McCain, Obama Overcome Olympic Hurdle, Beat Madison Avenue Ad Rates

Both John McCain and Barack Obama have shown at least some ability to rein in costs. Each is spending no more than $250,000 on average for a prime-time Olympic spot, dramatically below what other advertisers are paying.

The candidates' respective deals with NBC Universal mean they have locked in unit costs at a significant discount to the $700,000-plus going rate, multiple sources familiar with pricing said.

Federal regulations mandate that candidates are entitled to the lowest unit rate, but that's within 60 days of an election. With Election Day in November, McCain and Obama did not have that benefit when they made their deals.

The sources that are familiar with Olympic pricing expressed some curiosity about how the candidates were able to secure such favorable pricing. On average, their costs could be as much as $500,000 per spot less than what some of the country's largest advertisers have paid. All spots in the Games bought by both campaigns are 30 seconds.



"Whoever bought this, I want working for me," said a Madison Avenue executive who has purchased Olympic time.

Washington area political consulting firms--Media Ad Ventures for McCain, and GMMB for Obama--negotiated the agreements with NBCU.

"Put it this way: if two small agencies down in D.C. are getting these prices, everyone in New York would be out of business from a buying standpoint," said an agency executive who is familiar with the Olympic price structure.

All Olympic deals are not created equal. Pricing can vary based on where spots run, including in which events and in what positions. Costs can also be based on an advertiser's flexibility in allowing a network to alter a schedule.

Also, McCain and Obama are not receiving audience guarantees for their spots (as many Olympic advertisers do)--a possible help in negotiations.

But an executive involved with Olympic deal-making said forgoing guarantees can lower pricing, but not markedly. The executive called the prices McCain and Obama paid "extremely low" and "a good chunk below market."

An NBCU representative did not comment on the difference in pricing that the candidates received compared to other advertisers, but said: "We worked very closely with both campaigns to provide them with this singular opportunity to reach millions of American voters."

Records filed with NBCU show that McCain bought $6 million in Olympic time and 25 prime-time spots. Obama is spending $5 million and has 20 prime-time spots.

Based on those figures, if each candidate only bought prime time, the average unit rate for McCain would be $240,000, while Obama's would be $250,000.

But both also bought more than 100 other spots in other dayparts, effectively dropping the prime average.

McCain has purchased 110 other spots on NBC's late-night, weekday and weekend broadcasts and on cable networks such as USA and Oxygen. Obama, similarly, has bought 119 spots across those properties.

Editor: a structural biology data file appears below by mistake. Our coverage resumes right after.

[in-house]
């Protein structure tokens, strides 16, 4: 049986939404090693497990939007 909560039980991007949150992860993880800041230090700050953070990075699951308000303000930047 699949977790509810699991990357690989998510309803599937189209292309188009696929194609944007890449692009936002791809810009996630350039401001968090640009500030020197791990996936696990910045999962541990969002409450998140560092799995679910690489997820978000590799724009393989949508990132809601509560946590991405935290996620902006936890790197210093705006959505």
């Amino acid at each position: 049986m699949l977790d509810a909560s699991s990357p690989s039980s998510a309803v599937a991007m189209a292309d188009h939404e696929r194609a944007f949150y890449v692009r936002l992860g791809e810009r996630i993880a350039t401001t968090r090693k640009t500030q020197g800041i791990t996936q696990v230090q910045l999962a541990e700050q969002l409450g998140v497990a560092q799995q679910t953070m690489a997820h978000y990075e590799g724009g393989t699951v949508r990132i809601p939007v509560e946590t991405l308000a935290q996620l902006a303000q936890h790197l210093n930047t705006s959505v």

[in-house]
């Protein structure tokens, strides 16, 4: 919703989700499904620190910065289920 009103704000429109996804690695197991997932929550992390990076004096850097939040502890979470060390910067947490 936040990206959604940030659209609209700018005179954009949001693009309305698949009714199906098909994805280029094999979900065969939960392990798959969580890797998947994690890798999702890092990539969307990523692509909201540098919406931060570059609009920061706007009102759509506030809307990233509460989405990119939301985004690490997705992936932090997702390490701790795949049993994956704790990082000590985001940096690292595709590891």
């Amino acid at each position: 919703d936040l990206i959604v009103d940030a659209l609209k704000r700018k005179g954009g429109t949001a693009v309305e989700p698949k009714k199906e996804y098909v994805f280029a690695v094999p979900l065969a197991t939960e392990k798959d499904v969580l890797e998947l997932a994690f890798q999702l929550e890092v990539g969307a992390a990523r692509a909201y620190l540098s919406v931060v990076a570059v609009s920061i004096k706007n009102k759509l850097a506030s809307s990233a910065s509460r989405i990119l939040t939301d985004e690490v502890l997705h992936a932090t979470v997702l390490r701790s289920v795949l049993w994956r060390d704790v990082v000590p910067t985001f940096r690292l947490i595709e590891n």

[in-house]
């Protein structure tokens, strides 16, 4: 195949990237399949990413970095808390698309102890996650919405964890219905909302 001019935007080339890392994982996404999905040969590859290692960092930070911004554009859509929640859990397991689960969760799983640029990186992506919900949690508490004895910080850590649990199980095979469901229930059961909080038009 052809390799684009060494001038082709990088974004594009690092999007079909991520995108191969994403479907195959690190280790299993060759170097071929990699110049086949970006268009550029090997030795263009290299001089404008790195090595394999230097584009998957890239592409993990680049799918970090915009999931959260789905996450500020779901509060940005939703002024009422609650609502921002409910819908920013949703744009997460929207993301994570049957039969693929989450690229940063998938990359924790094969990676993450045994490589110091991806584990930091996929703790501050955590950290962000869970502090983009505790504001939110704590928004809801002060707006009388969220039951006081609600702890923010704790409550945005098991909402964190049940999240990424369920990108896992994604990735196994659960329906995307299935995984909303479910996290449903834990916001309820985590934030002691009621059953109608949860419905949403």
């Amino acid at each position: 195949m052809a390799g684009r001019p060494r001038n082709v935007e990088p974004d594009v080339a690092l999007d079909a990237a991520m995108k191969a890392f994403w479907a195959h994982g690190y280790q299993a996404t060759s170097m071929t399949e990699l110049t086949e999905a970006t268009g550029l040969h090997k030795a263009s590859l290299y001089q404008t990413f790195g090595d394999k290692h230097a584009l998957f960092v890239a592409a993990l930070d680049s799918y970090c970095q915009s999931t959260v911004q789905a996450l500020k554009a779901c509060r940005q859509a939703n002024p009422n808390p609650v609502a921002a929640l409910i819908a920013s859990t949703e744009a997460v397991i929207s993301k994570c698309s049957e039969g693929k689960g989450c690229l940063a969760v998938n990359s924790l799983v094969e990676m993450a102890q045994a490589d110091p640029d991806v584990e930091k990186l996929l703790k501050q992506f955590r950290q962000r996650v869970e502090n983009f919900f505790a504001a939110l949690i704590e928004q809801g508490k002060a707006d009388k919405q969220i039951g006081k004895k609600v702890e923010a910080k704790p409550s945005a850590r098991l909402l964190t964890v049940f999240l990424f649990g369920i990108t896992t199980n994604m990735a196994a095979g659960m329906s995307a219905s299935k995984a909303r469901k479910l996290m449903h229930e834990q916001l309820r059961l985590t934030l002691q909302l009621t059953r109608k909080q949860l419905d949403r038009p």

For all Olympic inventory, McCain's $6 million gives him 135 total units, while Obama's $5 million brings him 139. That's an overall average of $44,000 per spot for McCain and $36,000 for Obama.

Nielsen figures show that the average costs for spots in all dayparts at the last Summer Games--Athens in 2004--was $339,000. Two years ago at the Winter Games, it was $350,000.

NBCU apparently struck the deals with McCain and Obama without an intensive focus on unit rates, focusing more on negotiating a total dollar figure and then what would come with it.

In the records of political ad buys that broadcasters are required to make public, NBCU released only the total dollars committed by each campaign; the number of spots bought; and how many spots will run in which dayparts. There were no unit costs provided. Those apparently would be available if it were within 60 days of the election.

On Thursday, NBCU said it had sold considerably more than the $11 million McCain and Obama bought. It said with one day to go before the Opening Ceremonies, it had deals for revenues exceeding $1 billion.

Word that first Obama and then McCain had purchased Olympic time was first reported by Advertising Age. It is rare for presidential candidates to buy ads on broadcast networks, as they prefer to run targeted local spots in battleground states.

"We are pleased that for the first time in many years the candidates running for President of the United States have chosen the Olympics to deliver their messages to the nation," the NBCU representative said.

NBCU files show that discussions with the Obama campaign about buying time (not necessarily in the Olympics) began on May 22--two weeks before Hillary Clinton conceded the nomination. Curiously, the McCain campaign contacted NBCU that same day.

Discussions between NBCU and the campaigns continued through the summer about various possibilities. At one point, NBC tried to sell the Obama campaign on an opportunity that might have helped it appeal to women voters: 206 spots in "Days of Our Lives" for $10,000 each.

The Obama campaign was also offered 16 prime-time spots (30 seconds each) to run between June 23 and August 10 at a cost of $94,000 each. And the campaign was offered a $59,300 unit rate for spots on "The Tonight Show." But the campaign did not go through with any of it.

Conversations with McCain's campaign included an effort to persuade it to buy time during the Olympics, but not during the competition. It offered weekday spots on NBC News programs from Beijing, including the "Today" show for $58,700 each and "Nightly News" for $55,300. Those conversations did not yield an agreement.

Wendy Davis contributed to this story.

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